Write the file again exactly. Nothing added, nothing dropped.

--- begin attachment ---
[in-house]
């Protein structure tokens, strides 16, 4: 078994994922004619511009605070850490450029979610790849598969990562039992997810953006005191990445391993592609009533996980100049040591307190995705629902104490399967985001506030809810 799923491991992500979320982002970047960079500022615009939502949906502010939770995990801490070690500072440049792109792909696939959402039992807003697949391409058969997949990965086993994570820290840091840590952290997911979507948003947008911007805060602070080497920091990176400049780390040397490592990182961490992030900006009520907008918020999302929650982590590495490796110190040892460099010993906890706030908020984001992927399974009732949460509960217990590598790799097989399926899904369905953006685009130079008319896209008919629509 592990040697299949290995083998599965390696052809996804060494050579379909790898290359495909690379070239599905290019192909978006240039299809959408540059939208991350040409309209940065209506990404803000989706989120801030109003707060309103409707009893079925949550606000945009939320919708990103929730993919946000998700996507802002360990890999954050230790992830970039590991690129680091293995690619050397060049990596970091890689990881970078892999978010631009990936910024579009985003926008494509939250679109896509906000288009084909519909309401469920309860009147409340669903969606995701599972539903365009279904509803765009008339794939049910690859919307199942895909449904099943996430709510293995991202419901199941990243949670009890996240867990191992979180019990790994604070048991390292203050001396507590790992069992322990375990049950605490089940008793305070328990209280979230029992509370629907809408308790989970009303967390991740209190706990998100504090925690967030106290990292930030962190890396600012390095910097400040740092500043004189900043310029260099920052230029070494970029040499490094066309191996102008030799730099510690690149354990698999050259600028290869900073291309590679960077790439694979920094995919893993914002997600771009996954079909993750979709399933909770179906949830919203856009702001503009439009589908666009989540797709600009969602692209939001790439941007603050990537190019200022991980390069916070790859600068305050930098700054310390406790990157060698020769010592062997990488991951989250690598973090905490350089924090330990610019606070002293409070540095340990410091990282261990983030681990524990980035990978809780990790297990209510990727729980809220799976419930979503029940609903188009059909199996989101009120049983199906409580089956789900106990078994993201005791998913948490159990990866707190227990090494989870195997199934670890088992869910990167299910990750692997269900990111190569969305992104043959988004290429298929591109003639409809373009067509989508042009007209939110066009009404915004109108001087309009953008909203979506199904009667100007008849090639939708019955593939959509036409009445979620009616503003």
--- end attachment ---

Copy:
[in-house]
């Protein structure tokens, strides 16, 4: 078994994922004619511009605070850490450029979610790849598969990562039992997810953006005191990445391993592609009533996980100049040591307190995705629902104490399967985001506030809810 799923491991992500979320982002970047960079500022615009939502949906502010939770995990801490070690500072440049792109792909696939959402039992807003697949391409058969997949990965086993994570820290840091840590952290997911979507948003947008911007805060602070080497920091990176400049780390040397490592990182961490992030900006009520907008918020999302929650982590590495490796110190040892460099010993906890706030908020984001992927399974009732949460509960217990590598790799097989399926899904369905953006685009130079008319896209008919629509 592990040697299949290995083998599965390696052809996804060494050579379909790898290359495909690379070239599905290019192909978006240039299809959408540059939208991350040409309209940065209506990404803000989706989120801030109003707060309103409707009893079925949550606000945009939320919708990103929730993919946000998700996507802002360990890999954050230790992830970039590991690129680091293995690619050397060049990596970091890689990881970078892999978010631009990936910024579009985003926008494509939250679109896509906000288009084909519909309401469920309860009147409340669903969606995701599972539903365009279904509803765009008339794939049910690859919307199942895909449904099943996430709510293995991202419901199941990243949670009890996240867990191992979180019990790994604070048991390292203050001396507590790992069992322990375990049950605490089940008793305070328990209280979230029992509370629907809408308790989970009303967390991740209190706990998100504090925690967030106290990292930030962190890396600012390095910097400040740092500043004189900043310029260099920052230029070494970029040499490094066309191996102008030799730099510690690149354990698999050259600028290869900073291309590679960077790439694979920094995919893993914002997600771009996954079909993750979709399933909770179906949830919203856009702001503009439009589908666009989540797709600009969602692209939001790439941007603050990537190019200022991980390069916070790859600068305050930098700054310390406790990157060698020769010592062997990488991951989250690598973090905490350089924090330990610019606070002293409070540095340990410091990282261990983030681990524990980035990978809780990790297990209510990727729980809220799976419930979503029940609903188009059909199996989101009120049983199906409580089956789900106990078994993201005791998913948490159990990866707190227990090494989870195997199934670890088992869910990167299910990750692997269900990111190569969305992104043959988004290429298929591109003639409809373009067509989508042009007209939110066009009404915004109108001087309009953008909203979506199904009667100007008849090639939708019955593939959509036409009445979620009616503003």